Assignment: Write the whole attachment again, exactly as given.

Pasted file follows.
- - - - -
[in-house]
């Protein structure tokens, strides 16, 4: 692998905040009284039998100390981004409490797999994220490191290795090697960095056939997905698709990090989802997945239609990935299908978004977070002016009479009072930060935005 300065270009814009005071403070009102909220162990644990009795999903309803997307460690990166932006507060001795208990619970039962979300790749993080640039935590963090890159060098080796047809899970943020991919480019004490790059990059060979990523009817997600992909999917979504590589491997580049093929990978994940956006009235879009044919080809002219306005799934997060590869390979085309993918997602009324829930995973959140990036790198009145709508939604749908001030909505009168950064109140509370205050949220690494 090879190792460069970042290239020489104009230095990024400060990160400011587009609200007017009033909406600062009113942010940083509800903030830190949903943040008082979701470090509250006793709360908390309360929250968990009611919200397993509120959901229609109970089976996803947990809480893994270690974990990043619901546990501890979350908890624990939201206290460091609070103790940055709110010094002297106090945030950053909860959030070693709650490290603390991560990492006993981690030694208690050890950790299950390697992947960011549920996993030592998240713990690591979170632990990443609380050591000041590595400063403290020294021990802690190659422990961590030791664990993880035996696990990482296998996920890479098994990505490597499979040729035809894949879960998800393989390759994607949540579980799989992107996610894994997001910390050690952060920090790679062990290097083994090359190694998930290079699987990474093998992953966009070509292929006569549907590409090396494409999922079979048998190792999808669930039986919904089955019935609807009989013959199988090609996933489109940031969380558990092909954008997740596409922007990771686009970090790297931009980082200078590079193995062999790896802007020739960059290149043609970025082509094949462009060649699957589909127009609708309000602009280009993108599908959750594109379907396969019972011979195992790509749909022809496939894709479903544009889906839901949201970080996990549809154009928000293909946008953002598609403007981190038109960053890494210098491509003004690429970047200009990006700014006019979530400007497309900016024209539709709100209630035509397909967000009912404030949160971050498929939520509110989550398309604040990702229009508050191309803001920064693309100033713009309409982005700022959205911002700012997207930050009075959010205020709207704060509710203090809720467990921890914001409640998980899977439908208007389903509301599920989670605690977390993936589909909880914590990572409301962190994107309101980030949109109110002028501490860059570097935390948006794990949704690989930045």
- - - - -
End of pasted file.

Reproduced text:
[in-house]
């Protein structure tokens, strides 16, 4: 692998905040009284039998100390981004409490797999994220490191290795090697960095056939997905698709990090989802997945239609990935299908978004977070002016009479009072930060935005 300065270009814009005071403070009102909220162990644990009795999903309803997307460690990166932006507060001795208990619970039962979300790749993080640039935590963090890159060098080796047809899970943020991919480019004490790059990059060979990523009817997600992909999917979504590589491997580049093929990978994940956006009235879009044919080809002219306005799934997060590869390979085309993918997602009324829930995973959140990036790198009145709508939604749908001030909505009168950064109140509370205050949220690494 090879190792460069970042290239020489104009230095990024400060990160400011587009609200007017009033909406600062009113942010940083509800903030830190949903943040008082979701470090509250006793709360908390309360929250968990009611919200397993509120959901229609109970089976996803947990809480893994270690974990990043619901546990501890979350908890624990939201206290460091609070103790940055709110010094002297106090945030950053909860959030070693709650490290603390991560990492006993981690030694208690050890950790299950390697992947960011549920996993030592998240713990690591979170632990990443609380050591000041590595400063403290020294021990802690190659422990961590030791664990993880035996696990990482296998996920890479098994990505490597499979040729035809894949879960998800393989390759994607949540579980799989992107996610894994997001910390050690952060920090790679062990290097083994090359190694998930290079699987990474093998992953966009070509292929006569549907590409090396494409999922079979048998190792999808669930039986919904089955019935609807009989013959199988090609996933489109940031969380558990092909954008997740596409922007990771686009970090790297931009980082200078590079193995062999790896802007020739960059290149043609970025082509094949462009060649699957589909127009609708309000602009280009993108599908959750594109379907396969019972011979195992790509749909022809496939894709479903544009889906839901949201970080996990549809154009928000293909946008953002598609403007981190038109960053890494210098491509003004690429970047200009990006700014006019979530400007497309900016024209539709709100209630035509397909967000009912404030949160971050498929939520509110989550398309604040990702229009508050191309803001920064693309100033713009309409982005700022959205911002700012997207930050009075959010205020709207704060509710203090809720467990921890914001409640998980899977439908208007389903509301599920989670605690977390993936589909909880914590990572409301962190994107309101980030949109109110002028501490860059570097935390948006794990949704690989930045």